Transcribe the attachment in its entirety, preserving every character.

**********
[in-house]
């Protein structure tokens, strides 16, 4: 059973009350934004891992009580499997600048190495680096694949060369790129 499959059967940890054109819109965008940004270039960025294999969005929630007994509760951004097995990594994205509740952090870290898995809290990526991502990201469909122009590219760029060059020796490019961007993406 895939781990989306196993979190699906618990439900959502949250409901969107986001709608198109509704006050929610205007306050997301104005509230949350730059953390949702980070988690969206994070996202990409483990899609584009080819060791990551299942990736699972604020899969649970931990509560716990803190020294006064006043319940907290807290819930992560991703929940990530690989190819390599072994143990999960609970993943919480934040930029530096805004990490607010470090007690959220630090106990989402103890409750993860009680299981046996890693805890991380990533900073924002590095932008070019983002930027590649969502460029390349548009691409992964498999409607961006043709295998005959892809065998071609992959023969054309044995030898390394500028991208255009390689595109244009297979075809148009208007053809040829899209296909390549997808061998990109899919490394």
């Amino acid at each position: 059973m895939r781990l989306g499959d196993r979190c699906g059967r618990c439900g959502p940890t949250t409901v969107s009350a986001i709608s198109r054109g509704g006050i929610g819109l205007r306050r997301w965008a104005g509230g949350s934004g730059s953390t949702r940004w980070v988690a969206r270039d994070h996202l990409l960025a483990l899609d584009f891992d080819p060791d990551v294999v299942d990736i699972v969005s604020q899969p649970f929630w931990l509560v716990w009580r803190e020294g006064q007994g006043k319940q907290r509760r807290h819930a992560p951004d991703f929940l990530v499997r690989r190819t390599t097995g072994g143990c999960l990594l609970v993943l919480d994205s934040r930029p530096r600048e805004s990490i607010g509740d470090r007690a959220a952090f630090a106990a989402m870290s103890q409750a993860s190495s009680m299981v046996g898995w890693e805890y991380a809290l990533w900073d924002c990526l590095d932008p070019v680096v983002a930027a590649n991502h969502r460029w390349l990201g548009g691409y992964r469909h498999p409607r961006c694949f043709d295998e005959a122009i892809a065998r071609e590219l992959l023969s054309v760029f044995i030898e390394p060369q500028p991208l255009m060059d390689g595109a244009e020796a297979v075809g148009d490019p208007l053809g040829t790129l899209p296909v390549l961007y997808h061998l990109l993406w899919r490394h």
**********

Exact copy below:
[in-house]
């Protein structure tokens, strides 16, 4: 059973009350934004891992009580499997600048190495680096694949060369790129 499959059967940890054109819109965008940004270039960025294999969005929630007994509760951004097995990594994205509740952090870290898995809290990526991502990201469909122009590219760029060059020796490019961007993406 895939781990989306196993979190699906618990439900959502949250409901969107986001709608198109509704006050929610205007306050997301104005509230949350730059953390949702980070988690969206994070996202990409483990899609584009080819060791990551299942990736699972604020899969649970931990509560716990803190020294006064006043319940907290807290819930992560991703929940990530690989190819390599072994143990999960609970993943919480934040930029530096805004990490607010470090007690959220630090106990989402103890409750993860009680299981046996890693805890991380990533900073924002590095932008070019983002930027590649969502460029390349548009691409992964498999409607961006043709295998005959892809065998071609992959023969054309044995030898390394500028991208255009390689595109244009297979075809148009208007053809040829899209296909390549997808061998990109899919490394």
């Amino acid at each position: 059973m895939r781990l989306g499959d196993r979190c699906g059967r618990c439900g959502p940890t949250t409901v969107s009350a986001i709608s198109r054109g509704g006050i929610g819109l205007r306050r997301w965008a104005g509230g949350s934004g730059s953390t949702r940004w980070v988690a969206r270039d994070h996202l990409l960025a483990l899609d584009f891992d080819p060791d990551v294999v299942d990736i699972v969005s604020q899969p649970f929630w931990l509560v716990w009580r803190e020294g006064q007994g006043k319940q907290r509760r807290h819930a992560p951004d991703f929940l990530v499997r690989r190819t390599t097995g072994g143990c999960l990594l609970v993943l919480d994205s934040r930029p530096r600048e805004s990490i607010g509740d470090r007690a959220a952090f630090a106990a989402m870290s103890q409750a993860s190495s009680m299981v046996g898995w890693e805890y991380a809290l990533w900073d924002c990526l590095d932008p070019v680096v983002a930027a590649n991502h969502r460029w390349l990201g548009g691409y992964r469909h498999p409607r961006c694949f043709d295998e005959a122009i892809a065998r071609e590219l992959l023969s054309v760029f044995i030898e390394p060369q500028p991208l255009m060059d390689g595109a244009e020796a297979v075809g148009d490019p208007l053809g040829t790129l899209p296909v390549l961007y997808h061998l990109l993406w899919r490394h």